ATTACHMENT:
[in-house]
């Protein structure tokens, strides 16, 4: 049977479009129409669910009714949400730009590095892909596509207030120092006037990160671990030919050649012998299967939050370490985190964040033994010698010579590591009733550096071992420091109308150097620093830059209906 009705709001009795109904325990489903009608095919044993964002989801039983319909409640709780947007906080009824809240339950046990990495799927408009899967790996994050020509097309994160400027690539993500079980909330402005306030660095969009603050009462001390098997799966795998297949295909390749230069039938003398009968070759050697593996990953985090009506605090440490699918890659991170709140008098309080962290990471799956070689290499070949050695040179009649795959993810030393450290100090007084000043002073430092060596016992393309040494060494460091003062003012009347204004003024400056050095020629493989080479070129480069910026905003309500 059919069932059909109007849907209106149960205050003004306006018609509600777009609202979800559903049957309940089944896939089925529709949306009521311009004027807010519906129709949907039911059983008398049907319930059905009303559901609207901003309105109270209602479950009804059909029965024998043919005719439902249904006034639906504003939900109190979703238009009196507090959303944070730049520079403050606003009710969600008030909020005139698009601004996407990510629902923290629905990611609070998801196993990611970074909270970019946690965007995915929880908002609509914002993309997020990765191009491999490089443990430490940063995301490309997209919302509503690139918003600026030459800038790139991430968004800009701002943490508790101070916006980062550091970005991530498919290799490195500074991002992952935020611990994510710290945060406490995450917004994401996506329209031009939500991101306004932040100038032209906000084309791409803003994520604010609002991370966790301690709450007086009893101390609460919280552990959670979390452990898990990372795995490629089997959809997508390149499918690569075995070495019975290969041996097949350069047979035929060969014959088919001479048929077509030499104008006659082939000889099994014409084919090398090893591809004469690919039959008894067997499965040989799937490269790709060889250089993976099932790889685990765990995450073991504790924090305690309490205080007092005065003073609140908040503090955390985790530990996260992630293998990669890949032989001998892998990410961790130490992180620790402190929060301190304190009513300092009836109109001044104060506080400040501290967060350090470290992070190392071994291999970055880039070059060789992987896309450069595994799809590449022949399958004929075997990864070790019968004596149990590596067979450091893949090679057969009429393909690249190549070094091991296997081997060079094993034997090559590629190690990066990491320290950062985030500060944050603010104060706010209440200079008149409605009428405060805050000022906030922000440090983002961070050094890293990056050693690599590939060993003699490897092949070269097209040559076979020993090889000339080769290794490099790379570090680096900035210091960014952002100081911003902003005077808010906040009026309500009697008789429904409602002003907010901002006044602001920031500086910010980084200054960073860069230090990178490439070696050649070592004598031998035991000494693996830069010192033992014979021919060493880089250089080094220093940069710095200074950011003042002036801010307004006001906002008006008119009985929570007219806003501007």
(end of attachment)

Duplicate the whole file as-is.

[in-house]
């Protein structure tokens, strides 16, 4: 049977479009129409669910009714949400730009590095892909596509207030120092006037990160671990030919050649012998299967939050370490985190964040033994010698010579590591009733550096071992420091109308150097620093830059209906 009705709001009795109904325990489903009608095919044993964002989801039983319909409640709780947007906080009824809240339950046990990495799927408009899967790996994050020509097309994160400027690539993500079980909330402005306030660095969009603050009462001390098997799966795998297949295909390749230069039938003398009968070759050697593996990953985090009506605090440490699918890659991170709140008098309080962290990471799956070689290499070949050695040179009649795959993810030393450290100090007084000043002073430092060596016992393309040494060494460091003062003012009347204004003024400056050095020629493989080479070129480069910026905003309500 059919069932059909109007849907209106149960205050003004306006018609509600777009609202979800559903049957309940089944896939089925529709949306009521311009004027807010519906129709949907039911059983008398049907319930059905009303559901609207901003309105109270209602479950009804059909029965024998043919005719439902249904006034639906504003939900109190979703238009009196507090959303944070730049520079403050606003009710969600008030909020005139698009601004996407990510629902923290629905990611609070998801196993990611970074909270970019946690965007995915929880908002609509914002993309997020990765191009491999490089443990430490940063995301490309997209919302509503690139918003600026030459800038790139991430968004800009701002943490508790101070916006980062550091970005991530498919290799490195500074991002992952935020611990994510710290945060406490995450917004994401996506329209031009939500991101306004932040100038032209906000084309791409803003994520604010609002991370966790301690709450007086009893101390609460919280552990959670979390452990898990990372795995490629089997959809997508390149499918690569075995070495019975290969041996097949350069047979035929060969014959088919001479048929077509030499104008006659082939000889099994014409084919090398090893591809004469690919039959008894067997499965040989799937490269790709060889250089993976099932790889685990765990995450073991504790924090305690309490205080007092005065003073609140908040503090955390985790530990996260992630293998990669890949032989001998892998990410961790130490992180620790402190929060301190304190009513300092009836109109001044104060506080400040501290967060350090470290992070190392071994291999970055880039070059060789992987896309450069595994799809590449022949399958004929075997990864070790019968004596149990590596067979450091893949090679057969009429393909690249190549070094091991296997081997060079094993034997090559590629190690990066990491320290950062985030500060944050603010104060706010209440200079008149409605009428405060805050000022906030922000440090983002961070050094890293990056050693690599590939060993003699490897092949070269097209040559076979020993090889000339080769290794490099790379570090680096900035210091960014952002100081911003902003005077808010906040009026309500009697008789429904409602002003907010901002006044602001920031500086910010980084200054960073860069230090990178490439070696050649070592004598031998035991000494693996830069010192033992014979021919060493880089250089080094220093940069710095200074950011003042002036801010307004006001906002008006008119009985929570007219806003501007």